Huntington is rightly obsessed with the need for institutions. For the more complex a society is, the more that institutions are required. The so-called public interest is really the interest in institutions. In modern states, loyalty is to institutions. To wit, Americans voluntarily pay taxes to the Internal Revenue Service and lose respect for those who are exposed as tax cheaters.
For without institutions like a judiciary, what and who is there to determine what exactly is right and wrong, and to enforce such distinctions? Societies in the Middle East and China today reflect societies that have reached levels of complexity where their current institutions no longer suffice and must be replaced by different or improved ones. The Arab Spring and the intense political infighting in China are, in truth, institutional crises. The issue is not democracy per se, because weak democracies can spawn ineffective institutional orders. What individual Arabs and Chinese really want is justice. And justice is ultimately the fruit of enlightened administration.
How do you know if a society has effective institutions? Huntington writes that one way is to see how good their militaries are. Because societies that have made war well — Sparta, Rome, Great Britain, America — have also been well-governed. For effective war-making requires deep organizations, which, in turn, requires trust and predictability. The ability to fight in large numbers is by itself a sign of civilization. Arab states whose regimes have fallen — Egypt, Libya, Syria — never had very good state armies. But sub-state armies in the Middle East — Hezbollah in Lebanon, the Mehdi Army in Iraq, the various rebel groups in Syria and militias in Libya — have often fought impressively. Huntington might postulate that this is an indication of new political formations that will eventually replace post-colonial states.
Huntington implies that today’s instability — the riotous formation of new institutional orders — is caused by urbanization and enlightenment. As societies become more urbanized, people come into close contact with strangers beyond their family groups, requiring the intense organization of police forces, sewage, street lighting, traffic and so forth. The main drama of the Middle East and China over the past half-century, remember, has been urbanization, which has affected religion, morals and much else. State autocrats have simply been unable to keep up with dynamic social change.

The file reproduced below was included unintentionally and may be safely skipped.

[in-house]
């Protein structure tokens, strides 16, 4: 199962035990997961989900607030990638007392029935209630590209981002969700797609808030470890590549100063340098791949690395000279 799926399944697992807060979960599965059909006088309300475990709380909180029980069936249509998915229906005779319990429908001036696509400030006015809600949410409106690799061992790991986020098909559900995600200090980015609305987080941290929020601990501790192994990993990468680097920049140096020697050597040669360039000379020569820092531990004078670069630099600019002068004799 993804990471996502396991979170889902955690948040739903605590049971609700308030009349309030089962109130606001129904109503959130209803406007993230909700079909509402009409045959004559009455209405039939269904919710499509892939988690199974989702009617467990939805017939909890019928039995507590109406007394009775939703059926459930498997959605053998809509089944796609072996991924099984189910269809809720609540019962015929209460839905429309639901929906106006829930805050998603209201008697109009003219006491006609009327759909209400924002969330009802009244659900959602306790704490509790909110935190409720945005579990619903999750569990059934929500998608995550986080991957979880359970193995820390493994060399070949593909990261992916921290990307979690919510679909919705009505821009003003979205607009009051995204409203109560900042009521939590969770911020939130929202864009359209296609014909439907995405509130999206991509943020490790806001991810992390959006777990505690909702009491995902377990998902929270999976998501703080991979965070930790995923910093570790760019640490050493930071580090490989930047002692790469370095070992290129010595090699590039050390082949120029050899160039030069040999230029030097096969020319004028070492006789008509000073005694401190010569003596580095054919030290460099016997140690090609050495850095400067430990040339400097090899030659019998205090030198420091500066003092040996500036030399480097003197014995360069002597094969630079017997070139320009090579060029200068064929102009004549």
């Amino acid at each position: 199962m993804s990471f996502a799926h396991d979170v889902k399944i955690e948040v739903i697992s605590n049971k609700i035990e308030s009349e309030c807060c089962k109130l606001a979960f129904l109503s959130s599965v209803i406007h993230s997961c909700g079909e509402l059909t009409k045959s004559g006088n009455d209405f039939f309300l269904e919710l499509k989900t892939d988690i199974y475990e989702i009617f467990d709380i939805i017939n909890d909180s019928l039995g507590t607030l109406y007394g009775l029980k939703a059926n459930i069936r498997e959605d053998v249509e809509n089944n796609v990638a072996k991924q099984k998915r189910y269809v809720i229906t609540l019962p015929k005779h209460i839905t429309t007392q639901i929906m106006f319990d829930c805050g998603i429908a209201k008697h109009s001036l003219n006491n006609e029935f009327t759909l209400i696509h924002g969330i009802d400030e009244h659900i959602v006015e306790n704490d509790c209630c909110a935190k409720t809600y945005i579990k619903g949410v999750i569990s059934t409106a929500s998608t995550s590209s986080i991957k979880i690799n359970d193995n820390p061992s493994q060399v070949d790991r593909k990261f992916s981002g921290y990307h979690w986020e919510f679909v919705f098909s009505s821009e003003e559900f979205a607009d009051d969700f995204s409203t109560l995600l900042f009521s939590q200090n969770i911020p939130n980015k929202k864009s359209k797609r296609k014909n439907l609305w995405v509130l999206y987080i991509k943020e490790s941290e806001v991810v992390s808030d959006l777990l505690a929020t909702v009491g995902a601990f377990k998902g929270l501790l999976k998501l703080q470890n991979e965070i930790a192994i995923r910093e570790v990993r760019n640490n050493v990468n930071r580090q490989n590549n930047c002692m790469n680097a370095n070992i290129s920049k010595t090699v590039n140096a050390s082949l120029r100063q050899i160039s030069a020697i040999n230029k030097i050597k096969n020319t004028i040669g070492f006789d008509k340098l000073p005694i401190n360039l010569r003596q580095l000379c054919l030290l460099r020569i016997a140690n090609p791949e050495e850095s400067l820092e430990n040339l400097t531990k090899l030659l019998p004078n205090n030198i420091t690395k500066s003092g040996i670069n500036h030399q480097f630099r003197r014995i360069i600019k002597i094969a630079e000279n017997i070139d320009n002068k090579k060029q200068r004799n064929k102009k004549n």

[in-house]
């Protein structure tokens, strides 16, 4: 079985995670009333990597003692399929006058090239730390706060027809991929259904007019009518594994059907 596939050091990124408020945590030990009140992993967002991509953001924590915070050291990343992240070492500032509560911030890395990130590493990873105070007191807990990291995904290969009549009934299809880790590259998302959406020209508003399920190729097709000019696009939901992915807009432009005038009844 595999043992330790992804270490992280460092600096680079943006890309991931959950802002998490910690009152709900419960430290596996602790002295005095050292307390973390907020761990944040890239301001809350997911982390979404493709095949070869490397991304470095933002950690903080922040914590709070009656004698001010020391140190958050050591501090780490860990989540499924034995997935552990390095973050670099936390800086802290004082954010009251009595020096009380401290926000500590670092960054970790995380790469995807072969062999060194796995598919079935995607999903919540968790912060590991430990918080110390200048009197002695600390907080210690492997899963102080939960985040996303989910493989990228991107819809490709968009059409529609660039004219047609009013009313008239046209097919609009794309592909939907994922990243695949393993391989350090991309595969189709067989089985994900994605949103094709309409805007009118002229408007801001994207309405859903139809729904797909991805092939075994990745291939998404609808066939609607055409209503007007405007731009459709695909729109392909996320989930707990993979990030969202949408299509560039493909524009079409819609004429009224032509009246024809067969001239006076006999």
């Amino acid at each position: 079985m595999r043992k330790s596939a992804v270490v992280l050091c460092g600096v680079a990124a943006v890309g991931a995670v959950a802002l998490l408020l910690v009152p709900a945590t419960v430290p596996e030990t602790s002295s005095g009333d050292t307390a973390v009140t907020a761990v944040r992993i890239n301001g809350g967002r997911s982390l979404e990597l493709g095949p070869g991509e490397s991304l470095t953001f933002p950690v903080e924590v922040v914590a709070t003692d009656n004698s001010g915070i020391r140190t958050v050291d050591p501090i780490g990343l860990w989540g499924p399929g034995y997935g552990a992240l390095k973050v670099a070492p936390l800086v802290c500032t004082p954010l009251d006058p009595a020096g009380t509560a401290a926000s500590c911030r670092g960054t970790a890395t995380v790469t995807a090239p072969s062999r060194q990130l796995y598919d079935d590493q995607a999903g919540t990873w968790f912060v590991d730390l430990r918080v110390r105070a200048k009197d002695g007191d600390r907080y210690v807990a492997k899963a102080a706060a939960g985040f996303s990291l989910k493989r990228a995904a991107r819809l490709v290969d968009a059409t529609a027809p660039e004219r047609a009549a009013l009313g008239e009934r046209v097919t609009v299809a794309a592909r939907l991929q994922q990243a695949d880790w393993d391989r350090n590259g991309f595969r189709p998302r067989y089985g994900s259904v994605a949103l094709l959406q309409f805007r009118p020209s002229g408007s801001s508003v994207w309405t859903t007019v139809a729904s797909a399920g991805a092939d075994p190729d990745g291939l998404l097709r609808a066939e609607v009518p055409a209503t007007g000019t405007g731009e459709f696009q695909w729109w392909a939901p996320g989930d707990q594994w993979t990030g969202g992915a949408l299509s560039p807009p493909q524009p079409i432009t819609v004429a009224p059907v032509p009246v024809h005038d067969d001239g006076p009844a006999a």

Huntington is full of uncomfortable, counterintuitive insights. He writes that large numbers of illiterate people in a democracy such as India’s can actually be stabilizing, since illiterates have relatively few demands; but as literacy increase, voters become more demanding, and their participation in democratic groupings like labor unions goes up, leading to instability. An India of more and more literate voters may experience more unrest.
As for corruption, rather than something to be reviled, it can be a sign of modernization, in which new sources of wealth and power are being created even as institutions cannot keep up. Corruption can also be a replacement for revolution. “He who corrupts a system’s police officers is more likely to identify with the system than he who storms the system’s police stations.”
In Huntington’s mind, monarchies, rather than reactionary, can often be more dedicated to real reform than modernizing dictatorships. For the monarch has historical legitimacy, even as he feels the need to prove himself through good works; while the secular dictator sees himself as the vanquisher of colonialism, and thus entitled to the spoils of power. Huntington thus helps a little to explain why monarchs such as those in Morocco, Jordan and Oman have been more humane than dictators such as those in Libya, Syria and Iraq.
As for military dictatorships, Huntington adds several twists. He writes, “In the world of oligarchy, the soldier is a radical; in the middle-class world he is a participant and arbiter; as the mass society looms on the horizon he becomes the conservative guardian of the existing order. Thus, paradoxically but understandably,” he goes on, “the more backward a society is, the more progressive the role of its military…” And so he explains why Latin America and sub-Saharan Africa underwent a plethora of military coups during the middle decades of the Cold War: The officer corps often represented the most enlightened branch of society at the time. Americans see the military as conservative only because of our own particular stage of development as a mass society.